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A spruce top will usually give you greater volume. I tried out an all-koa Kanile's D for a few short strums and picks. It seemed somewhat louder. But that may have been the side sound port. When the woman who owns it plays in front of our uke club, it is only mildly louder than other ukes sound. (It's definitely louder than her cedar/ebony Pono.) I suppose a D-sound hole and a spruce top with a cantilevered fret board would give you the most sound from the top. A back that is freer to move would also add to the sound. Then the string choice would enter the equation.
Try a banjolele
Try a banjolele
Yeah to this. If you like the timbre of the banjo, these will be the loudest. You can even get one with a normal sized banjo head, which will have (IMHO) a better sound and projection. A resonator instrument can also be quite loud, but there is more variance in both volume and timbre in these instruments. I have a good friend that has a national resonator mandolin, at that thing is SO LOUD it blows everything else off the stage.

I notice that there are more Neo-guitars that have amplification and effects built right into the guitar. Companies are developing this same idea for ukuleles. My idea is that maybe you can "slide by the rules" with something that doesn't plug into a separate amplifier. I don't know how loud these instruments are, however. Good luck!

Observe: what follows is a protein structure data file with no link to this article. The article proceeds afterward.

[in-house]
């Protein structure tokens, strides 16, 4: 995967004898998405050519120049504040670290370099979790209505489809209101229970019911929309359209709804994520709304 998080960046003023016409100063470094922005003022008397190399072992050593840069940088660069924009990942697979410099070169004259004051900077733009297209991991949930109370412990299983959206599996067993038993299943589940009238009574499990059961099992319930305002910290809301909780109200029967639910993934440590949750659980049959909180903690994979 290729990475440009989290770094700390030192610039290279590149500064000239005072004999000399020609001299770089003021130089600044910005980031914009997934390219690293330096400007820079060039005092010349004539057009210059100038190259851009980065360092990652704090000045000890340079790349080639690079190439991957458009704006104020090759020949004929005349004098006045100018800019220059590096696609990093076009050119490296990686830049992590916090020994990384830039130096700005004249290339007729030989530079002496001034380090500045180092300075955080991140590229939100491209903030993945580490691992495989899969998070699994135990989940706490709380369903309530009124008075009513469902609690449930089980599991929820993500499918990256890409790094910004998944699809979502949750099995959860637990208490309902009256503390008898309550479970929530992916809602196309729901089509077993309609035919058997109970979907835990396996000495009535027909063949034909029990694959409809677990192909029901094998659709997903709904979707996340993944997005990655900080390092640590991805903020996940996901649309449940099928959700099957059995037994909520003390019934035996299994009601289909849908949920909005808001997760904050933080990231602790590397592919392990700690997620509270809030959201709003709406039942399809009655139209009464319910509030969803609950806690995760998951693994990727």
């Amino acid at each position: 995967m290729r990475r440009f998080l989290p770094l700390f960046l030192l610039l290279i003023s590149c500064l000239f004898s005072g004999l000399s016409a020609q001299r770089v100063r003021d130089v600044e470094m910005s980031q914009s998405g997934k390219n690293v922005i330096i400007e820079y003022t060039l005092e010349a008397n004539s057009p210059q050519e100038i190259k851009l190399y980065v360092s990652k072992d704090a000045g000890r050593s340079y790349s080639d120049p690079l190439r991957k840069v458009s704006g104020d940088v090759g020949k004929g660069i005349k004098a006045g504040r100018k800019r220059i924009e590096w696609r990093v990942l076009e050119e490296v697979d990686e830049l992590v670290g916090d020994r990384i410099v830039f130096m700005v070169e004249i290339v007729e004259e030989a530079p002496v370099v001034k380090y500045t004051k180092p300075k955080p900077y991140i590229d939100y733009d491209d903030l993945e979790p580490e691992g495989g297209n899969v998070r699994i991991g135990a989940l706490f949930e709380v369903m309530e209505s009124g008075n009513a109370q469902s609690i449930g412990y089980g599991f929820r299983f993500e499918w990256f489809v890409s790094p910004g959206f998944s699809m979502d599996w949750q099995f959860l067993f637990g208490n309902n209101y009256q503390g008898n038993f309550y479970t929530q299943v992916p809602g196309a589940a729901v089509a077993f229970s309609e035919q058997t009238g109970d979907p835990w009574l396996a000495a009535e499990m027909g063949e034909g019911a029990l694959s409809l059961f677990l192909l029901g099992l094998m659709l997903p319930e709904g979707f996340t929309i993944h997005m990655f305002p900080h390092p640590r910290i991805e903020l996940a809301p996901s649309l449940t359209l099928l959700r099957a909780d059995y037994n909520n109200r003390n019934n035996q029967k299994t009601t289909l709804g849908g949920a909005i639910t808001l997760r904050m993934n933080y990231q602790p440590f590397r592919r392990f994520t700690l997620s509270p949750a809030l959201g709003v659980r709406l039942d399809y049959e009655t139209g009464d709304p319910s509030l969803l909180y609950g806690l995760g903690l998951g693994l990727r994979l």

This is Bobby Ray. He busks professionally in Columbus Ohio. He mostly plays tin pan alley tunes with his banjolele and kazoo. This recent video is pretty representative of his sound and how the banjolele is able to cut through the street traffic noise. My own resonator couldn't compete with Bobby on this street. I would need to find a quieter location.

Thanks for all the responses! Seems like the banjo resonator is the popular suggestion. Unfortunatlely that is not my sound. So far i tried the kanilea with D sound hole which was louder than the regular models. I did try a Ono with a center hole which was very loud and the loudest of ukes I have tried. I did see a Ono with a D hole on reverb for sale which I am thinking about. That’s the reason for my question about which sound hole would be louder. Thanks everybody!
@Leongdad I think the Onos in general are very loud, so youll probably get a uke that can be loud and clear no matter where the soundhole.

But for more projection without amp you may want to consider steel strings either by tenor guitar
@Leongdad I think the Onos in general are very loud, so youll probably get a uke that can be loud and clear no matter where the soundhole.

But for more projection without amp you may want to consider steel strings either by tenor guitar
Thanks, that means a lot to me seeing that you play an Ono :)